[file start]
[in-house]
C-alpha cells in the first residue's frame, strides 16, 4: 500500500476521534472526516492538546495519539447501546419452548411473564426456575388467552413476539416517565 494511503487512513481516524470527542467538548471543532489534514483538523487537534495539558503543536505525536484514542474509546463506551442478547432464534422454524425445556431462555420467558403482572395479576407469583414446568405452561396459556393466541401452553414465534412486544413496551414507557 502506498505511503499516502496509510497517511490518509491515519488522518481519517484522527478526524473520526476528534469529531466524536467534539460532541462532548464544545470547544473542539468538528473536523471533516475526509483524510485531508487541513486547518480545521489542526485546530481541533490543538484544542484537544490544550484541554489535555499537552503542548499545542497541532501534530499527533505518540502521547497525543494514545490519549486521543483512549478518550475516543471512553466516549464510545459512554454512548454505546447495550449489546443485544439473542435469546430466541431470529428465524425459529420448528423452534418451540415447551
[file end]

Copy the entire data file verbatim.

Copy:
[in-house]
C-alpha cells in the first residue's frame, strides 16, 4: 500500500476521534472526516492538546495519539447501546419452548411473564426456575388467552413476539416517565 494511503487512513481516524470527542467538548471543532489534514483538523487537534495539558503543536505525536484514542474509546463506551442478547432464534422454524425445556431462555420467558403482572395479576407469583414446568405452561396459556393466541401452553414465534412486544413496551414507557 502506498505511503499516502496509510497517511490518509491515519488522518481519517484522527478526524473520526476528534469529531466524536467534539460532541462532548464544545470547544473542539468538528473536523471533516475526509483524510485531508487541513486547518480545521489542526485546530481541533490543538484544542484537544490544550484541554489535555499537552503542548499545542497541532501534530499527533505518540502521547497525543494514545490519549486521543483512549478518550475516543471512553466516549464510545459512554454512548454505546447495550449489546443485544439473542435469546430466541431470529428465524425459529420448528423452534418451540415447551